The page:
John Lennon changed The Beatles’ sound after hearing iconic singer

John Lennon changed The Beatles’ sound after hearing iconic singer BLOG Tuesday 29th March 2022


John Lennon changed The Beatles’ sound after hearing iconic singer for first time


The Beatles changed their style and song writing techniques a lot throughout the 1960s. But John Lennon once revealed how discovering the music of Bob Dylan in 1964 had a profound effect on his writing. He recalled in Anthology: “In Paris in 1964 was the first time I ever heard Dylan at all. Paul [McCartney] got the record [The Freewheelin’ Bob Dylan] from a French DJ. For three weeks in Paris, we didn’t stop playing it. We all went potty about Dylan.”


Dylan’s poetic penmanship led Lennon to begin writing in a more emotional way, he recalled.


The following year, in 1965, Lennon released You’ve Got to Hide Your Love Away on The Beatles’ fifth studio album, Help! Reminiscing about this track, he said: “It’s one of those that you sing a bit sadly to yourself. ‘Here I stand, head in hand…’ I’d started thinking about my own emotions.” He added: “I don’t know when exactly it started, [songs] like I’m A Loser or Hide Your Love Away, those kind of things. Instead of projecting myself into a situation, I would try to express what I felt about myself, which I’d done in my books.”


Lennon continued: “I think it was Dylan who helped me realise that – not by any discussion or anything, but by hearing his work.”


Years later, the star looked back on I’m a Loser, a song he described as “me in my Dylan period”.


He noted it showed his style of thinking at the time as: “Part of me suspects I’m a loser and part of me thinks I’m God Almighty.” On You’ve Got To Hide Your Love Away, Lennon said: “That’s me in my Dylan period again. I am like a chameleon, influenced by whatever is going on.”


Lennon said that he wasn’t the only singer who was influenced by other artists, however. He explained: “If Elvis can do it, I can do it. If the Everly Brothers can do it, me and Paul can. Same with Dylan.”


Paul McCartney later pointed out that the song was being sung in the same style as Dylan. He said: “That was John doing a Dylan… heavily influenced by Bob. If you listen, he’s singing it like Bob.”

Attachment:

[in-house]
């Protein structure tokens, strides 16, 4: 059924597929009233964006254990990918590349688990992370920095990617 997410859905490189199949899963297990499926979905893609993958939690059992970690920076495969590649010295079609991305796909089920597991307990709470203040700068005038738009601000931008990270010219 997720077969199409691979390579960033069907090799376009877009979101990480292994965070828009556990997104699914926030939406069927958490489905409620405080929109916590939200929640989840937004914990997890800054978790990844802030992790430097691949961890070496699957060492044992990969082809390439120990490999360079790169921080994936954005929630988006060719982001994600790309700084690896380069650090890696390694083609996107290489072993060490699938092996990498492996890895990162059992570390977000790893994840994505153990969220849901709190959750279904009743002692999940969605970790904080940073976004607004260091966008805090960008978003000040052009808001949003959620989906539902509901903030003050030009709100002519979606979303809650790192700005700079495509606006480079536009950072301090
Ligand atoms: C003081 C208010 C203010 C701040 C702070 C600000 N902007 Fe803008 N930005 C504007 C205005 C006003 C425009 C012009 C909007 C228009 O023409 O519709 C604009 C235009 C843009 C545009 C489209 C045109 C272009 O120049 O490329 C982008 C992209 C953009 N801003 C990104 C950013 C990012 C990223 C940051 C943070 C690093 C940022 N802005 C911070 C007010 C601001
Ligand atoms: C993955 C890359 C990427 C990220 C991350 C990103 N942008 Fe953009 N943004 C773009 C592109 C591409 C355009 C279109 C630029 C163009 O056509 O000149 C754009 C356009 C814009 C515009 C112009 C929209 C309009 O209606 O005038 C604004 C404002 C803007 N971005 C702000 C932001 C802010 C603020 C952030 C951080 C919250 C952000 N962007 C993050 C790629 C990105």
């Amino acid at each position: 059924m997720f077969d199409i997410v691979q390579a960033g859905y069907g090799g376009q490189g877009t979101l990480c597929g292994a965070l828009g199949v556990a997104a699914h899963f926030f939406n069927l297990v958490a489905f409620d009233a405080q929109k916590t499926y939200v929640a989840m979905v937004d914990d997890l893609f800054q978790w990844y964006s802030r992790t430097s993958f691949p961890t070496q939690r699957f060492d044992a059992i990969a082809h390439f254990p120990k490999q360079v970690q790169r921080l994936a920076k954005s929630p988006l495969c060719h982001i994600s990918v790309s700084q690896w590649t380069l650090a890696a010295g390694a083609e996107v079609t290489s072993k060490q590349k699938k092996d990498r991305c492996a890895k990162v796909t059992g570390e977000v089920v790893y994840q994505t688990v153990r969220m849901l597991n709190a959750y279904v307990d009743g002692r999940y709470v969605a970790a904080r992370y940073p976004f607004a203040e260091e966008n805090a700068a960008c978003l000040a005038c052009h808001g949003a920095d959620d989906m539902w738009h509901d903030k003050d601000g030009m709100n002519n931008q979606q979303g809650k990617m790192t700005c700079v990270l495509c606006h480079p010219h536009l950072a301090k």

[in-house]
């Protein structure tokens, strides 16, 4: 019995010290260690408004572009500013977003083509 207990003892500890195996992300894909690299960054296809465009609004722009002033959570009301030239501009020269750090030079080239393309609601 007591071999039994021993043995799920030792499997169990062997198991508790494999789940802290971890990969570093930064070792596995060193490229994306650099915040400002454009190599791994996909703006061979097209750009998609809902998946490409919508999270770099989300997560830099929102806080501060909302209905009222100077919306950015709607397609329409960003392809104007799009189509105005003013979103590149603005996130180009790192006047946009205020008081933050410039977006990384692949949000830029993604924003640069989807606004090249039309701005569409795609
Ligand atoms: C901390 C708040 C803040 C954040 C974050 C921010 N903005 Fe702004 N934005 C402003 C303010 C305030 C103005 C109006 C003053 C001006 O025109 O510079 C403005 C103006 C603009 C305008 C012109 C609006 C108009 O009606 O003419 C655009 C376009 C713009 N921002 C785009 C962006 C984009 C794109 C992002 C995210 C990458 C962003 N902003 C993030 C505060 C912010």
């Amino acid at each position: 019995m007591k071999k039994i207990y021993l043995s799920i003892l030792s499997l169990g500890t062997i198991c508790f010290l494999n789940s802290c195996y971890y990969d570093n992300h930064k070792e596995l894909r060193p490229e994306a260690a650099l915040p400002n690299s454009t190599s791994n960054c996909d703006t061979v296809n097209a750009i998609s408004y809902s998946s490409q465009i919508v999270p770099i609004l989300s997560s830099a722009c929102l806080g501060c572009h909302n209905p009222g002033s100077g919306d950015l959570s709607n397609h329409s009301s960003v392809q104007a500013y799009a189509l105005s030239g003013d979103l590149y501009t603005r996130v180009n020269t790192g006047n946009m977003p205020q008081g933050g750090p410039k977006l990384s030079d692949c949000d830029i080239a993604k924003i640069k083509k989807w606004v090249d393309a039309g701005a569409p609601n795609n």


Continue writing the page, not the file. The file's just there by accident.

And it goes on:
McCartney was also a passionate fan of Dylan in those early years of the Fab Four.


McCartney even called Dylan “our idol”. Thinking about meeting the Like A Rolling Stone singer, he said: “It was a great honour to meet him, we had a crazy party that night we met. I thought I had gotten the meaning of life, that night.”


Dylan reportedly offered the band cannabis at that meeting – their first-ever experience with the drug – and it went down a treat with the young rockers.


McCartney said of the experience: “I could feel myself climbing a spiral walkway as I was talking to Dylan. I felt like I was figuring it all out, the meaning of life.”


George Harrison also praised Dylan hugely after they built a strong friendship.


Harrison said in 1975: “Bob Dylan is the most consistent artist there is. Even his stuff which people loathe, I like.”


He added: “Every single thing he does represents something that’s him. He may write better songs tomorrow, sing high on this album and low on another, go electric or acoustic, go weird or whatever, but the basic thing that causes all this change is an incredible character named Bob Dylan.”


The Quiet Beatle jokingly added: “He’s the looniest person I know.”

By Callum Crumlish.


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6.             High Weald, East Sussex, Kent, West Sussex and Surrey

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REMEMBER: The most wasted of all days is one without laughter.

– Nicolas Chamfort



“It is never too late to be what you might have been.” —George Eliot.


Happiness is… Freewheelin’ by Bob Dylan.


Yesterday, I changed a light bulb, crossed the street, and walked into a bar. My life is a joke.


Love is…when it is just great being together.


A time to listen to Freewheelin’ by Bob Dylan…A time to listen to “Help!” Album by The Beatles.





©2022 Phil M Robinson